Hi i am 10 days late for my period usually on a 34 cycle give or take 2 days but never more, done 3 tests all negative the last 1 being today so im pretty sure im not pregnant which comes as no suprise as i have been trying for 8 years and nothing, but i am experincing lower back pain which i never get and its been constant for 2 days now! any ideas please?

    • May 27, 2017, 6:24 pm

      Hey I’m 17 about to be 18 and I’m also experiencing symptoms like this. I am sexually actively but always make sure to use a condom and even after I make him pull out before he cums. I also check to make aure it’s not broken. But my cycles have been abnormal. My last refusal cycle was 2 months ago. Last month I was exactly 10 days late. So the abnormality it started on April 25 and it’s May 26th and haven’t had my period yet, so I’m 11 days off my usual cycle. I have t told anyone. But my fiancé I’m worried I might let my family down. I have also been telling my doctor that it’s regular so she doesn’t tell my grandmother or my parents. Any help?

  • Jo March 2, 2017, 12:13 am

    hello. My mum missed her period for 1 month but she is irregular, she took up pregnancy test 2 times.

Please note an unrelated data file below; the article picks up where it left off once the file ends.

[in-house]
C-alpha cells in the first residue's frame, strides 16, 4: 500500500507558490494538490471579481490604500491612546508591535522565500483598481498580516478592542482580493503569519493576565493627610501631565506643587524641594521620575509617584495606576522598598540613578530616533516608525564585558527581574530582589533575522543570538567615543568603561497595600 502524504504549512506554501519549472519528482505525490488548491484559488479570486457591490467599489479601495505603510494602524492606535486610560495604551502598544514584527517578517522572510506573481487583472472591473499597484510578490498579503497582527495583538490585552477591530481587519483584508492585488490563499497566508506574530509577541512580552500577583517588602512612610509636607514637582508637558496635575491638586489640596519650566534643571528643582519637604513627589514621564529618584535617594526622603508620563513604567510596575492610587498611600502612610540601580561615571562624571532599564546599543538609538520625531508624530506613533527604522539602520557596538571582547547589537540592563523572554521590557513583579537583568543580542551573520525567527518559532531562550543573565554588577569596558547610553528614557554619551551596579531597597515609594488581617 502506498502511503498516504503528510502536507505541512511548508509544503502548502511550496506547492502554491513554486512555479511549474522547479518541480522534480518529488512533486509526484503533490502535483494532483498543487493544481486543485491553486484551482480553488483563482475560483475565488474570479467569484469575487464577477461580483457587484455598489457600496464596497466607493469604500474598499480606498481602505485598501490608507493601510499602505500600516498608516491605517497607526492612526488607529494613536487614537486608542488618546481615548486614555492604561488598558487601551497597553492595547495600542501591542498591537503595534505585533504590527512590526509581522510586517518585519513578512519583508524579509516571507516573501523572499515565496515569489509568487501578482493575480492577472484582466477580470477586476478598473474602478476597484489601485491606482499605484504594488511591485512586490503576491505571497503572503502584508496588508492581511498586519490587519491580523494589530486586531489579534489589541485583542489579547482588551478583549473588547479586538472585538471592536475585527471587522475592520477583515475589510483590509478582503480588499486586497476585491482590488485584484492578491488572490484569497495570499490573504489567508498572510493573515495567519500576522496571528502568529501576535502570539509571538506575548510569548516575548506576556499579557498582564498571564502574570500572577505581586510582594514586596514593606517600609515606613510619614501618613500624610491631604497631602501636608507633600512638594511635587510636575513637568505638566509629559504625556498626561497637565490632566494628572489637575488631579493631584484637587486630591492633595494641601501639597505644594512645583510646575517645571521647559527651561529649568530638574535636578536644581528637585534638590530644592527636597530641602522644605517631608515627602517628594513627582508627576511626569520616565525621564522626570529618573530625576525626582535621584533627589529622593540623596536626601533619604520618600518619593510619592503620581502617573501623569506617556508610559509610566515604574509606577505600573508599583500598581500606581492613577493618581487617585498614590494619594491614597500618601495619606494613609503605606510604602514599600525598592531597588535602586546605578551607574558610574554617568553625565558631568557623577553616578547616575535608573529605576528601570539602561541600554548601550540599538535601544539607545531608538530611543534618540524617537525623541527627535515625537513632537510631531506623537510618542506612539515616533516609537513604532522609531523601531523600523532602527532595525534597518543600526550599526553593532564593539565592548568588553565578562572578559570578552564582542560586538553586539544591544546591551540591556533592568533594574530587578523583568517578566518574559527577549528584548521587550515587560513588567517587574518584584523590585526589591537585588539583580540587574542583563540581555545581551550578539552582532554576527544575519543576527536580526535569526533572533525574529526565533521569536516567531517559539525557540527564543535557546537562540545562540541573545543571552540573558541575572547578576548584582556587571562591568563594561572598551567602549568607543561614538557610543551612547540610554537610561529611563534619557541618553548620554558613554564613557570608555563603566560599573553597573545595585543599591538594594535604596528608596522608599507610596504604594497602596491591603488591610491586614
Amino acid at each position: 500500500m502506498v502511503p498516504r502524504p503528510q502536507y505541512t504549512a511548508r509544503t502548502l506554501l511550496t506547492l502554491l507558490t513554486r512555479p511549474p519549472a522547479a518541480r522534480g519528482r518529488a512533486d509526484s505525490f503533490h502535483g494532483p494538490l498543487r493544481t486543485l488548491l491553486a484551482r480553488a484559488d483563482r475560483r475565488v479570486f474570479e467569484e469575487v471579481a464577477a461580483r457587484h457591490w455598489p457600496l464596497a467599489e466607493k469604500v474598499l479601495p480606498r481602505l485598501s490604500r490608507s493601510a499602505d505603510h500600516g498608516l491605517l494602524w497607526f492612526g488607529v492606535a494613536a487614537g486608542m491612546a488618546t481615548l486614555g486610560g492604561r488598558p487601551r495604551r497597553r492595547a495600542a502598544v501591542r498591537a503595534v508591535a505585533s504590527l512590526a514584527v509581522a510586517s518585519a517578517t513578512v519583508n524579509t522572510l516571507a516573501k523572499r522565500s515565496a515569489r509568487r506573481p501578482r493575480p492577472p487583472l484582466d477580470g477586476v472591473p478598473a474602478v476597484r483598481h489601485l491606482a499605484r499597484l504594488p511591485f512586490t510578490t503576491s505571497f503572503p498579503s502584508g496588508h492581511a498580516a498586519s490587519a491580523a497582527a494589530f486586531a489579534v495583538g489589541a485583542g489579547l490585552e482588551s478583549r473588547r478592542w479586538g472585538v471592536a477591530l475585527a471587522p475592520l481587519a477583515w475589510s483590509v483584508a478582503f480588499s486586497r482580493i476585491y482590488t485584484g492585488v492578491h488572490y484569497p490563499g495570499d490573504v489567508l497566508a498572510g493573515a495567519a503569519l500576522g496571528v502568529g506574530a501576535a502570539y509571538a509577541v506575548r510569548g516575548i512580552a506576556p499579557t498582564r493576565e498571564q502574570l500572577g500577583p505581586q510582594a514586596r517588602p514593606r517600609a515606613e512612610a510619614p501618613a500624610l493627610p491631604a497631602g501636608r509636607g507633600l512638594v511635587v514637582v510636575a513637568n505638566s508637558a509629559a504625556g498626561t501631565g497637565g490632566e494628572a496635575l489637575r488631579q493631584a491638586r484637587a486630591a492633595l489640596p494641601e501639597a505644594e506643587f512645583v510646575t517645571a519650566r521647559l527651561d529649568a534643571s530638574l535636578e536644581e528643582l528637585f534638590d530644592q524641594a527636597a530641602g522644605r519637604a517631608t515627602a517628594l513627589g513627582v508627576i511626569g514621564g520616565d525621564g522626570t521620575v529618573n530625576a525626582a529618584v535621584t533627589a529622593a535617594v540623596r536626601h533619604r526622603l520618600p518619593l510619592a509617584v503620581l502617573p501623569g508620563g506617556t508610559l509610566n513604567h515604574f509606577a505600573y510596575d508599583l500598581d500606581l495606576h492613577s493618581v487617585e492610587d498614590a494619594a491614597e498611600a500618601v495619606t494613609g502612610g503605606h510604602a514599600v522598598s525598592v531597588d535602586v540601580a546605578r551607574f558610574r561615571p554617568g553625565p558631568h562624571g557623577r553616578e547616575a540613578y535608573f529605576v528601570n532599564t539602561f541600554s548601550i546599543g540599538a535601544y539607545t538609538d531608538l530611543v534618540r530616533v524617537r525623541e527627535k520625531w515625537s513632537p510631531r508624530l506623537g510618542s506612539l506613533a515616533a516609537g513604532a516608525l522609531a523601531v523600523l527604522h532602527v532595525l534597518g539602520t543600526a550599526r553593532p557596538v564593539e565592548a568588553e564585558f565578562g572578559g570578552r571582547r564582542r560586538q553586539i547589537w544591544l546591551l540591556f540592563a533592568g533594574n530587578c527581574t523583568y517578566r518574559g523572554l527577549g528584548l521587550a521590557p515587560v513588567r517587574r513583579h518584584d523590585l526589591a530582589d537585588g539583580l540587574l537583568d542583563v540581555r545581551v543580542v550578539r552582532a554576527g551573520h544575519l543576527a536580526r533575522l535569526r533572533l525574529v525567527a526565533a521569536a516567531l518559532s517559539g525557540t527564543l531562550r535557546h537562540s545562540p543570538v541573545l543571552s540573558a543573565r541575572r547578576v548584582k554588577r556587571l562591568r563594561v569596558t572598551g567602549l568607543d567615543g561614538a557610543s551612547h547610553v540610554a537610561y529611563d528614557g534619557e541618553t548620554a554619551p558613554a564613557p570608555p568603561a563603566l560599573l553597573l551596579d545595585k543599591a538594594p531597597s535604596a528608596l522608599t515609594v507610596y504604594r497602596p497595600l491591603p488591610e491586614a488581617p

the first try of pregnancy test it is positive but she said that maybe because she drink cola before taking up pregnancy test and the second try of pregnancy test she is positive. Is she pregnant? or what? Thank you.

    • Shannen March 5, 2017, 7:04 pm

      Cola has nothing to do with a positive pregnancy test. And if she got 2 positive testa then yes she is and she shkuld go see a dr

    • Yaz July 15, 2017, 8:53 pm

      Your mum thinks cola contains HCG ?? ….wow!

  • Hailer February 28, 2017, 10:42 am

    I’m 16 in 3 months and am 5 months late. I’m scared shirt of sex for past reasons and am starting to freak out. My mom wants to set up an OBGYN appointment and even siting with my legs open for a doctor freaks me out. I don’t know why I’ve missed it but I’m starting to panic.

  • rose February 26, 2017, 6:57 pm

    my boyfriend & i had sex on the day of my ovulation, (feb 5) on accident. we had sex again on feb 19, which is the day my period should have started. i did just start a new job & my grades are not great, but im freaking out. i took a pregnancy test on friday & it said i was not pregnant. my period is usually right on time. im so stressed & nervous & idk what to do!!

    • Ann February 26, 2017, 7:53 pm

      Same here, until now no sign of having menstruation.. no sign of being pregnant.. I tried PT but negative.. I have to wait for another one week to try PT..

      • Delie March 1, 2017, 7:11 am

        Am 24, I started menstration at 18 but since then I mostly do my period after 4 to 6 months, what might be the problem